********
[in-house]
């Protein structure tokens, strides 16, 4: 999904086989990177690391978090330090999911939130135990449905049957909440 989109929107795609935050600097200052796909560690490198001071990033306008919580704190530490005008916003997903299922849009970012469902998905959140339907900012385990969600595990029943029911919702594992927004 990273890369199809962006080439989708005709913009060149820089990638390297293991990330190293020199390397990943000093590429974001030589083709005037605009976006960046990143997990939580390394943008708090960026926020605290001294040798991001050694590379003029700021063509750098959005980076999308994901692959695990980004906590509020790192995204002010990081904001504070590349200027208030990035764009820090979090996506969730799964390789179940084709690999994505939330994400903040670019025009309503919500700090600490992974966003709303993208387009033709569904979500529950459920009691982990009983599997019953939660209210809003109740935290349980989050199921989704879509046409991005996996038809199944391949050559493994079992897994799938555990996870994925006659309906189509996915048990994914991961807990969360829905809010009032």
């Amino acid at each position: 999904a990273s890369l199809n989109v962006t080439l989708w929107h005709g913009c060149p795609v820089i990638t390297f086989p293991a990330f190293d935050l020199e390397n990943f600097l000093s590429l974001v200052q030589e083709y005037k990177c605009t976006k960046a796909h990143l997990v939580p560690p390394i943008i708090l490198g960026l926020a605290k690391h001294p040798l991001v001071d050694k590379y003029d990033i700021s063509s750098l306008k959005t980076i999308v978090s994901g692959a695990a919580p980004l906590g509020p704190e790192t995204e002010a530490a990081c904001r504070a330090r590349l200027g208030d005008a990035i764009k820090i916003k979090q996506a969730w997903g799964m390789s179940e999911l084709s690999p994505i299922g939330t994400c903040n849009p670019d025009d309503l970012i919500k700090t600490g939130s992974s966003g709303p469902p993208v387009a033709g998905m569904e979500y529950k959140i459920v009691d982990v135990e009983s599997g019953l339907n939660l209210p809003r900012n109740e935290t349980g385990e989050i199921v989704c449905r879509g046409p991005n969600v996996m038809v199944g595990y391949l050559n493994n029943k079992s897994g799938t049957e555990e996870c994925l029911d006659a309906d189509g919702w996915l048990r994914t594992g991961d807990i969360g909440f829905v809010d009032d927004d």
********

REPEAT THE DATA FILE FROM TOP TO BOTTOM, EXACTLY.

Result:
[in-house]
């Protein structure tokens, strides 16, 4: 999904086989990177690391978090330090999911939130135990449905049957909440 989109929107795609935050600097200052796909560690490198001071990033306008919580704190530490005008916003997903299922849009970012469902998905959140339907900012385990969600595990029943029911919702594992927004 990273890369199809962006080439989708005709913009060149820089990638390297293991990330190293020199390397990943000093590429974001030589083709005037605009976006960046990143997990939580390394943008708090960026926020605290001294040798991001050694590379003029700021063509750098959005980076999308994901692959695990980004906590509020790192995204002010990081904001504070590349200027208030990035764009820090979090996506969730799964390789179940084709690999994505939330994400903040670019025009309503919500700090600490992974966003709303993208387009033709569904979500529950459920009691982990009983599997019953939660209210809003109740935290349980989050199921989704879509046409991005996996038809199944391949050559493994079992897994799938555990996870994925006659309906189509996915048990994914991961807990969360829905809010009032």
């Amino acid at each position: 999904a990273s890369l199809n989109v962006t080439l989708w929107h005709g913009c060149p795609v820089i990638t390297f086989p293991a990330f190293d935050l020199e390397n990943f600097l000093s590429l974001v200052q030589e083709y005037k990177c605009t976006k960046a796909h990143l997990v939580p560690p390394i943008i708090l490198g960026l926020a605290k690391h001294p040798l991001v001071d050694k590379y003029d990033i700021s063509s750098l306008k959005t980076i999308v978090s994901g692959a695990a919580p980004l906590g509020p704190e790192t995204e002010a530490a990081c904001r504070a330090r590349l200027g208030d005008a990035i764009k820090i916003k979090q996506a969730w997903g799964m390789s179940e999911l084709s690999p994505i299922g939330t994400c903040n849009p670019d025009d309503l970012i919500k700090t600490g939130s992974s966003g709303p469902p993208v387009a033709g998905m569904e979500y529950k959140i459920v009691d982990v135990e009983s599997g019953l339907n939660l209210p809003r900012n109740e935290t349980g385990e989050i199921v989704c449905r879509g046409p991005n969600v996996m038809v199944g595990y391949l050559n493994n029943k079992s897994g799938t049957e555990e996870c994925l029911d006659a309906d189509g919702w996915l048990r994914t594992g991961d807990i969360g909440f829905v809010d009032d927004d």